Gerald Custer

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Gerald Custer is a multifaceted choral musician, active as conductor, composer, editor, teacher and author. A native of Baltimore, he earned his B.Mus. in choral music education at Westminster Choir College, where he studied conducting with Robert Simpson, Dennis Shrock and Robert Carwithen, choral literature with Elaine Brown, and composition with Harold Zabrack and Malcolm Williamson. He also served as assistant conductor of Westminster's Collegium Musicum, directed student choral and operatic ensembles, and participated in conducting master classes with Wilhelm Ehmann and Robert Shaw.

He earned the M.Mus. in orchestral conducting with additional work in historical musicology at George Washington University, where he founded and conducted the University Chamber Singers and served as assistant conductor of the Alexandria (Virginia) Symphony Orchestra. While a graduate student at GWU, Mr. Custer was appointed adjunct instructor in the university's Department of Music, teaching voice and music theory in the Columbian College of Arts and Sciences. He is presently pursuing the Doctor of Musical Arts in choral conducting at Michigan State University.

Mr. Custer has directed choral activities at Schoolcraft College and Oakland Community College in Michigan, and served as visiting faculty at St. John's Provincial Seminary and Madonna University as well as interim music director and conductor of the 100-voice Saginaw Choral Society, leading them in performances of the Haydn "Lord Nelson" Mass and Mozart Vespers with the Saginaw Bay Symphony Orchestra.

For ten years, he was conductor and music director of The Arbor Consort, a semi-professional chamber choir that was the featured ensemble-in-residence at the Michigan Renaissance Festival. He has also served as both an arranger and guest conductor of the Dodworth Saxhorn Band, the nation's premier 19th century brass band, leading them in performances at The Henry Ford Museum, Greenfield Village, and across southeast Michigan.

Choirs prepared by Mr. Custer have performed under conductors Gustav Meier (Greater Lansing Symphony Orchestra), Leon Gregorian (Michigan State University Symphony), Dai-uk Lee (Michigan Chamber Symphony Orchestra) and Nan Washburn (Plymouth Symphony Orchestra)—the latter in the Midwest premiere of Fanny Mendelssohn-Hensel's rarely heard "Oratorio on Biblical Themes." He remains active in musical theater as well, conducting performances of Bernstein's West Side Story, Willson's Music Man, and other standard repertoire in both New Jersey and Michigan.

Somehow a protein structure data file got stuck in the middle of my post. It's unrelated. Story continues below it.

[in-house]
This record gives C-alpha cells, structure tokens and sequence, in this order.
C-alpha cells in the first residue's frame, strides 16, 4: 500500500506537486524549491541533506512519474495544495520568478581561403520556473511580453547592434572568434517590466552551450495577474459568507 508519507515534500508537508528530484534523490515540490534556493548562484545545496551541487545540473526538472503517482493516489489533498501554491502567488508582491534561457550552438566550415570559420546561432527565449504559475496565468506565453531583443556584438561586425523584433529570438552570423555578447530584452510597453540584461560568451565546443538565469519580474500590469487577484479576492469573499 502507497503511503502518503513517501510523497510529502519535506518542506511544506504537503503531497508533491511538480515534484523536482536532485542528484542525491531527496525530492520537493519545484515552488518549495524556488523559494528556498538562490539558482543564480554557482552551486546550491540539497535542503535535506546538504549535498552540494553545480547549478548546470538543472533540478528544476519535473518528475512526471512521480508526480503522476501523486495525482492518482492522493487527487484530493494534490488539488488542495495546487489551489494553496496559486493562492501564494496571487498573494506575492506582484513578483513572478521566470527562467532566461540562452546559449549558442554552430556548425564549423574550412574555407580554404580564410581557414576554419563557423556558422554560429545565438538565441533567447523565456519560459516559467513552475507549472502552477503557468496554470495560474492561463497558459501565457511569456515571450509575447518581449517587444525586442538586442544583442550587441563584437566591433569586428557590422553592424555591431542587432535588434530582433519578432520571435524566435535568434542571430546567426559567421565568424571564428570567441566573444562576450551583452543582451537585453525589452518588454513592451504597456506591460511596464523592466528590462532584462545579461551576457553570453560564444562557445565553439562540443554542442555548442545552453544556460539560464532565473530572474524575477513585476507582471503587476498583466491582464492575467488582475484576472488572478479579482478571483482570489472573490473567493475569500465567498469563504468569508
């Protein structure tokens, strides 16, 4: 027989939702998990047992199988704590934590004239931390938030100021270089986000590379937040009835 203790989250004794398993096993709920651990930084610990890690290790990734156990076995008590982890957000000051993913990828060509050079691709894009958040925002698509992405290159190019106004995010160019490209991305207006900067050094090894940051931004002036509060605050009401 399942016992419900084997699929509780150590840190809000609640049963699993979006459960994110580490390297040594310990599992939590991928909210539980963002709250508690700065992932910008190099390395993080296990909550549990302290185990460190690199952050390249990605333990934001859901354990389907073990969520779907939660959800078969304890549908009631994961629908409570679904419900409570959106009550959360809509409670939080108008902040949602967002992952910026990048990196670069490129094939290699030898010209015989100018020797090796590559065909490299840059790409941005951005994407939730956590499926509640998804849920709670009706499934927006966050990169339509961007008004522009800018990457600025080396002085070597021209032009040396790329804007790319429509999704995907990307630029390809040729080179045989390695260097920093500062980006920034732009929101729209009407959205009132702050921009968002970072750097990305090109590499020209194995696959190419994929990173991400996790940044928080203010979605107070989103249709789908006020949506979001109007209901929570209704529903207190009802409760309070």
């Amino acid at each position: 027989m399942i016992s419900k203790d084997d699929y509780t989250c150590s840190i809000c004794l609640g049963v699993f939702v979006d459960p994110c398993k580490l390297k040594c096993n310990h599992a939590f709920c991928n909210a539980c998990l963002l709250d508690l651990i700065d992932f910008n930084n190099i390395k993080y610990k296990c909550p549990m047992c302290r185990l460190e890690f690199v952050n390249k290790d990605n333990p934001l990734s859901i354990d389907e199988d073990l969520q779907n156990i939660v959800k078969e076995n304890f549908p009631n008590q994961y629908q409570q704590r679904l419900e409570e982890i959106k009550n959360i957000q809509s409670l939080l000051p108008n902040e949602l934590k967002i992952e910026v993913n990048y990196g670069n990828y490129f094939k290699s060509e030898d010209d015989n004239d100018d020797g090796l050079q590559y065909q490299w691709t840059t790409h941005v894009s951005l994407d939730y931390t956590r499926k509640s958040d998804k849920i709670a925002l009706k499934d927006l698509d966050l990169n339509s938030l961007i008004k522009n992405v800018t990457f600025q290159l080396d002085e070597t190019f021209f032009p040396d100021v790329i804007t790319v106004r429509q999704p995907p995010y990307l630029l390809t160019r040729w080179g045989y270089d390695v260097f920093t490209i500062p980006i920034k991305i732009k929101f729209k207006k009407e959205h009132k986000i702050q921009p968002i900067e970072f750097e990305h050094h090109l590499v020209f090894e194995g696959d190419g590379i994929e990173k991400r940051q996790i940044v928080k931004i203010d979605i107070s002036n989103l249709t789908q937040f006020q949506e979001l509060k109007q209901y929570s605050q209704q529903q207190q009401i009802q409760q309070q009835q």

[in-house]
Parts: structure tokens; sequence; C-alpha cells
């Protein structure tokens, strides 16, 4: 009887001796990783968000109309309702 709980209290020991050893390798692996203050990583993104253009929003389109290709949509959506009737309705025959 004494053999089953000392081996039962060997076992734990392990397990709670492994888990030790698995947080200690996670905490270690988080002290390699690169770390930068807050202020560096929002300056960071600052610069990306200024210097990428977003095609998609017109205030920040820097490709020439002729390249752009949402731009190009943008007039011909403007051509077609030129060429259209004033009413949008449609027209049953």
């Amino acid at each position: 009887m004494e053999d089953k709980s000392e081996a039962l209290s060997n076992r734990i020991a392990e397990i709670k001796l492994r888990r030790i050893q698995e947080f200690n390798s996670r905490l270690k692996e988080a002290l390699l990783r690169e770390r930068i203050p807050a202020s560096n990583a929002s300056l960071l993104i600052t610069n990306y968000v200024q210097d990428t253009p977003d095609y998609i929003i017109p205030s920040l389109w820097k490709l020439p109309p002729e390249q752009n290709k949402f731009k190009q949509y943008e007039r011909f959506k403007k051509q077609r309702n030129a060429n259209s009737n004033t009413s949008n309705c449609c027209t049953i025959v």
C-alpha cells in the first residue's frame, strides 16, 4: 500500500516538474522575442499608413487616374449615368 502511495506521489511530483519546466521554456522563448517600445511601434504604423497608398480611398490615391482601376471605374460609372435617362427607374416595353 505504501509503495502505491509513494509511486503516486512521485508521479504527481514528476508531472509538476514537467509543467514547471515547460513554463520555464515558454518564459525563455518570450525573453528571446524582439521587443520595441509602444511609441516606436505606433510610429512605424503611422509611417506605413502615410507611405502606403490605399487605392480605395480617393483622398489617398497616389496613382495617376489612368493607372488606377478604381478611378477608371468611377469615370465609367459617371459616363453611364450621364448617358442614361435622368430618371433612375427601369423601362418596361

A prolific composer, Mr. Custer was a finalist for the Michael Hennagin Composition Award sponsored by the University of Oklahoma, and took first place in the composition competition that marked the 75th Anniversary of Westminster Choir College of Rider University. His music has been performed by the Westminster Choir under conductors Joseph Flummerfelt and Joe Miller, the Chapel Choir and Schola Cantorum of Westminster Choir College during the annual Festival of Readings and Carols, the State Singers and Wind Symphony of Michigan State University, the choirs of Concordia University-St. Paul, the choir of Case Western University, the Vocal Arts Ensemble of Ann Arbor, the Dodworth Saxhorn Band, the Interlochen Arts Academy Chorus, and the Westminster Williamson Voices under the direction of James Jordan, for which he is resident composer.

Mr. Custer's setting of Yeats' Innisfree was featured as the title track on the first recording released by the Voices of Anam Cara, directed by James Jordan, and his extended work for chorus, brass, and organ, the cantata I Kiss My Hand to the Stars, was premiered at Princeton University Chapel by the 2007 Summer Vocal Institute of Westminster Choir College. His original compositions, arrangements, and scholarly performing editions of Renaissance choral music appear in the Evoking Sound, Westminster Choir College and Calvin Institute for Christian Worship choral series published by GIA Publications.

Recognized for his innovative scholarship in the performance of Renaissance choral music, Mr. Custer has taught on the summer conducting faculty at Westminster Choir College and published articles in the Choral Journal of the American Choral Directors Association, the Homiletic and Pastoral Review, Bella Voce, Pastoral Renewal, and other professional journals. He is the featured choral methods columnist for GIA Quarterly, a publication which reaches more than 20,000 musicians around the world, and serves as a choral clinician for GIA Publications. He was a contributor to Raymond Robinson's The Choral Experience, and has authored chapters on Renaissance performance practice, choral rehearsal technique, and the philosophy of choral music for each book in James Jordan's landmark three-volume work, The Choral Rehearsal. His book, Breaking the Renaissance Code, is slated for publication in the coming year.

Mr. Custer is presently Director of Music at the First Presbyterian Church of Farmington in Farmington Hills, Michigan, where he leads a multiple choir program and directs an active performing arts series.

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